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Revision (KS5): Government & Politics


Further Reading/Study Support:

McNaughten Edexcel Government and Politics for AS and A2 (4th Edition)

For A2 only- Andrew Heywood, Introducing Political Ideologies

Politics Review A Level Magazine


General Politics Revision links:



Gather essentials – make sure you have easy access to stationary, a quiet space and plenty of paper.

Know your strengths – Carefully select the topics you are strongest at to focus your revision on.

Plan – Make sure you have a revision timetable and a revision checklist (see Miss Dewhurst).

When is the exam? – Know the dates so you can structure your revision equally for both papers.

Know the structure of the exam – Be sure you know how many questions to answer and what an exam paper looks like. Know how the exam questions are marked, especially the weightings of the AOs.

Glossary – compile a key vocabulary glossary complete with up to date examples.

Practice! Answer exam style questions under exam conditions.

Help! Form study support groups; coerce family members into helping and testing you.

Study – little and often rather than once in bulk.

ASK!!!! Email your teachers if you need help, attend revision sessions on offer and never be afraid to ask for extra support.




If possible, try to discuss how the arrival of coalition government affects your answer to the question. This won’t be relevant to all questions, but if it is relevant you should discuss it as it will show you’re up to date with developments.

Use abbreviations (sparingly) to save time – “first-past-the-post” (FPTP) etc. 

Tips on answering stimulus based short answer questions

Do not use long quotes from the extract- keep it short and snappy.

For 10 mark answers, use an equal mix of evidence from within the source and your own knowledge.

Use up to date real life examples in your answers.

SIGNPOST… Use phrases such as “From the source,” or “From my own knowledge”. This makes it easier for the examiner, and shows you understand what the question is asking.

Tips for answering 25/ 40 mark questions

If you are asked one side of an argument (“Make a case against….”), make sure you do just that; do not waste time ‘discussing’ both sides of the debate.

If the question asks you to consider both sides (“Assess the strengths and weaknesses of….”) , then make sure you give both sides in equal amount.

PEELEThere are masses of A03 marks on offer, which means you have to communicate your knowledge in a way that is easy to understand.

Point – have an opening sentence that, if the rest of the paragraph was covered up, the examiner would still get a good idea of how your essay will progress.


Example – Have one example backing up every main point that you make. Keep the examples as up to date as possible. So if you have two equal examples that prove the same point, where one involves Cameron and one involves Thatcher, use the Cameron one.

Link  This is a concluding sentence within your paragraph showing how what you’ve said in the paragraph relates back to the question.

Evaluation – If you have a SPECIFIC evaluation of the POINT you have just explained, then use it here. However, if you find this difficult, you can juxtapose the arguments (all the ‘for’ then all the ‘against’). You MUST make sure you have a balanced argument (only if the question asks for it).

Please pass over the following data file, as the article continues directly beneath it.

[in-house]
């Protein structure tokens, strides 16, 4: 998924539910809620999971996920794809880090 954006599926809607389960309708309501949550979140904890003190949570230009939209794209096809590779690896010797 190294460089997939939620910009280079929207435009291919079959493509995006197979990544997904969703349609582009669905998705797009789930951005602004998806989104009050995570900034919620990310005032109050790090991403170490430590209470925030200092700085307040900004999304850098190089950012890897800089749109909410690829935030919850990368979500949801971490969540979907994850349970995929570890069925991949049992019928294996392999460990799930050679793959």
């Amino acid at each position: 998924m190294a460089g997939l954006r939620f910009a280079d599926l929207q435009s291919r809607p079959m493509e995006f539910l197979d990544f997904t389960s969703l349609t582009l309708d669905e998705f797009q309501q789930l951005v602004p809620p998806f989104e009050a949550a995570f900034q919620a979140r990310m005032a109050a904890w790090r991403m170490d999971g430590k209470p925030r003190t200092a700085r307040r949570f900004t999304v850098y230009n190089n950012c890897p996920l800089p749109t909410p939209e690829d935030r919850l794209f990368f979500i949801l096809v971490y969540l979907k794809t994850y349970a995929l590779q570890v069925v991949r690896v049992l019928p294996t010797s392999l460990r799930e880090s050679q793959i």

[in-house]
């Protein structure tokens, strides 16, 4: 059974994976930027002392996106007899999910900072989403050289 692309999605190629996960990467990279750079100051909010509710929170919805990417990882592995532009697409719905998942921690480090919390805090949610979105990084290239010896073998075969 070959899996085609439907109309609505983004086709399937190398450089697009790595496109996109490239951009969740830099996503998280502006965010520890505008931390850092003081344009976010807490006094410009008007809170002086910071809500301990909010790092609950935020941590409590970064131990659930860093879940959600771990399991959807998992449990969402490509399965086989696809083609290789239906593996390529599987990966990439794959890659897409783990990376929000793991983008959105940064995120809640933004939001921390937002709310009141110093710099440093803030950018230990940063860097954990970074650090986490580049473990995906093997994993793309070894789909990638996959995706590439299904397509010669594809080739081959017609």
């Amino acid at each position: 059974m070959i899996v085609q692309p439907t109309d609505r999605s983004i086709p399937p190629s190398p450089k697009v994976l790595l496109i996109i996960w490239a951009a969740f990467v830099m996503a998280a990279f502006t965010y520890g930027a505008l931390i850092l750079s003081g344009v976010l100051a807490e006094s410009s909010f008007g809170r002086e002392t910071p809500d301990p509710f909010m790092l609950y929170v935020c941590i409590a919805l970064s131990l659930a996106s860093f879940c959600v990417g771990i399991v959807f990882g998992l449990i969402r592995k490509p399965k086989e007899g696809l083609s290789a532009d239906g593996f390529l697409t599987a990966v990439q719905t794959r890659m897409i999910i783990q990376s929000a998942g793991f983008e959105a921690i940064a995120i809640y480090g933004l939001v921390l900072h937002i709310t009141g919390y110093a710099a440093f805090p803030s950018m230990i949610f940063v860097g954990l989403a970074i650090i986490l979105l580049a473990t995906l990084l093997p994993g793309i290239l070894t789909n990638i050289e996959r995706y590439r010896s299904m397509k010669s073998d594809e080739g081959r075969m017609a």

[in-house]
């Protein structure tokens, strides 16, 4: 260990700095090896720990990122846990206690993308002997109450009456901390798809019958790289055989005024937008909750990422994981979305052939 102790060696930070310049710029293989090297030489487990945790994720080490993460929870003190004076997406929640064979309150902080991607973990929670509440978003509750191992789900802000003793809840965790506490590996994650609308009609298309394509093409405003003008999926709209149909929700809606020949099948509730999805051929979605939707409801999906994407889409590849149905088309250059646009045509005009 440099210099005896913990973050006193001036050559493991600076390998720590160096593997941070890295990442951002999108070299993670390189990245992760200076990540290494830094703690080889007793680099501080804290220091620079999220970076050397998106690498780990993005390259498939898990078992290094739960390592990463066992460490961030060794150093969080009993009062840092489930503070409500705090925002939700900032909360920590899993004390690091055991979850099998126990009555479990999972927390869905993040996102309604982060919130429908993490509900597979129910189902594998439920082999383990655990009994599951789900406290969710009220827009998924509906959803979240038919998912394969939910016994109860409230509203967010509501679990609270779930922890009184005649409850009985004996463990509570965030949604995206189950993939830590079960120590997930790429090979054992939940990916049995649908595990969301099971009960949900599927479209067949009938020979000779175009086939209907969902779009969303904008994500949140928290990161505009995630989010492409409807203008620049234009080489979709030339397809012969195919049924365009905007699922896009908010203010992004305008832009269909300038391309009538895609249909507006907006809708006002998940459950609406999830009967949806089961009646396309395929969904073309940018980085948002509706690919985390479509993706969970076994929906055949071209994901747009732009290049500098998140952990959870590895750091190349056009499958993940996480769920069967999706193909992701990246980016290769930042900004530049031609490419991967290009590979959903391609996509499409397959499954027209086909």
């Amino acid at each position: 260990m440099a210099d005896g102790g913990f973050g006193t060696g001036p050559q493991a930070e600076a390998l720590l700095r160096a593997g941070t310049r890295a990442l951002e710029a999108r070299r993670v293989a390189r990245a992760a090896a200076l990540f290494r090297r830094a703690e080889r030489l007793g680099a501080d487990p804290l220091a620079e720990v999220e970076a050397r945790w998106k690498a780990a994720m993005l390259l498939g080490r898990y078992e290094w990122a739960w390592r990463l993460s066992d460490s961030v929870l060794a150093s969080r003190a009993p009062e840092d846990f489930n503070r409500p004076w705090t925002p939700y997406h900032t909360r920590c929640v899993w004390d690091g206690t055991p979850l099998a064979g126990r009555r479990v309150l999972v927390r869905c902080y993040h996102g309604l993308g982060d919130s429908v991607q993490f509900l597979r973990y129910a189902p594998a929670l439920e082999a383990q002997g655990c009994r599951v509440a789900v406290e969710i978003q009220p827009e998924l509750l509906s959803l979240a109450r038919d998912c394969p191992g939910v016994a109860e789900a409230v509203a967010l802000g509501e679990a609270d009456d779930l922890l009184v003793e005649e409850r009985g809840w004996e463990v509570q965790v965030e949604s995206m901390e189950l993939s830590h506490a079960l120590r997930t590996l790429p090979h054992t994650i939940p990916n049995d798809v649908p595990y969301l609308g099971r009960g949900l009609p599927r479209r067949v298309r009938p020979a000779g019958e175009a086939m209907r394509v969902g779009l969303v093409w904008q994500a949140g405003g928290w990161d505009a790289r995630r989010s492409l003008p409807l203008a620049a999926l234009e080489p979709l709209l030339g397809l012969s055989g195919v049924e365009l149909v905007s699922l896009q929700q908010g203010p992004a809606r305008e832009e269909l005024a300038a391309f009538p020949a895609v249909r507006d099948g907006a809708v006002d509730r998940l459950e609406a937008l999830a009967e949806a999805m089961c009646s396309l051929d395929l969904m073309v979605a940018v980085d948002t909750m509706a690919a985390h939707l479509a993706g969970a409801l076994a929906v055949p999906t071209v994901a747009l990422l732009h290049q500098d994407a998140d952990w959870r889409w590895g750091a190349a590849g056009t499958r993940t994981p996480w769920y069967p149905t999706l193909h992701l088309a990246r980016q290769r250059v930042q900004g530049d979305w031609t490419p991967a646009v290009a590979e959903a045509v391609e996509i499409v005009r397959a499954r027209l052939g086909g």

Be balanced yet decisive – accept that there are good points on both sides of the debate, yet come down more on one side than the other. Don’t say that one side is wholly right (ie the other side has no valid points) as this will rarely, if ever, be true. At the same time don’t hover in between two positions without giving a definite answer. Eg DO NOT SIT ON THE FENCE.



Treat the examiner like your student!

If you are using key vocabulary (eg Individualism, natural rights etc), make sure you define them. Do not make the assumption that the examiner knows what you are talking about.

Use examples

Relevant REAL LIFE examples will bring a lot of marks, especially within longer answers. They show that you understand the impact each ideology has on modern society and politics in practice (ie New Labour’s idea of Third Way Politics is a shining example of Modern Liberal sentiment on social and economic policy).

15 markers

These tend to be focused on an ideology’s specific of idea on an institution or key (“What do liberals think of…” “ What is the link between..”).

45 markers


You must be able to provide comparisons from within an ideology and beyond the ideology. For example, if the question is asking how far modern liberals have departed from classical views, you can touch upon all key terms and institutions and the difference between the modern and classical view of these. For higher marks, you can also compare with any other ideology; how similar are they or how different (classical liberal views of the economy are also championed by in the conservative ideology etc).

You can compare any ideology but only if it is RELEVANT, ie comparing multiculturalism with conservatism is fine, even though they aren’t on the same paper.



Analyse Break something into its component parts and show how they relate to one another
Argue Present a reasoned case
Assess ‘Weigh up’ a statement, showing arguments in favour and against
Compare Identify similarities
Contrast Identify differences
Criticise Explain problems, limitations or weaknesses
Define Say what a word or phrase means
Describe Set out features or characteristics
Discuss Examine an issue closely, taking account of differing viewpoints
Distinguish Describe differences
Evaluate Make judgments based on evidence
Examine Investigate closely
Explain Show how something works, usually by giving a clear and detailed account of it



Edexcel G&P past paper and mark schemes: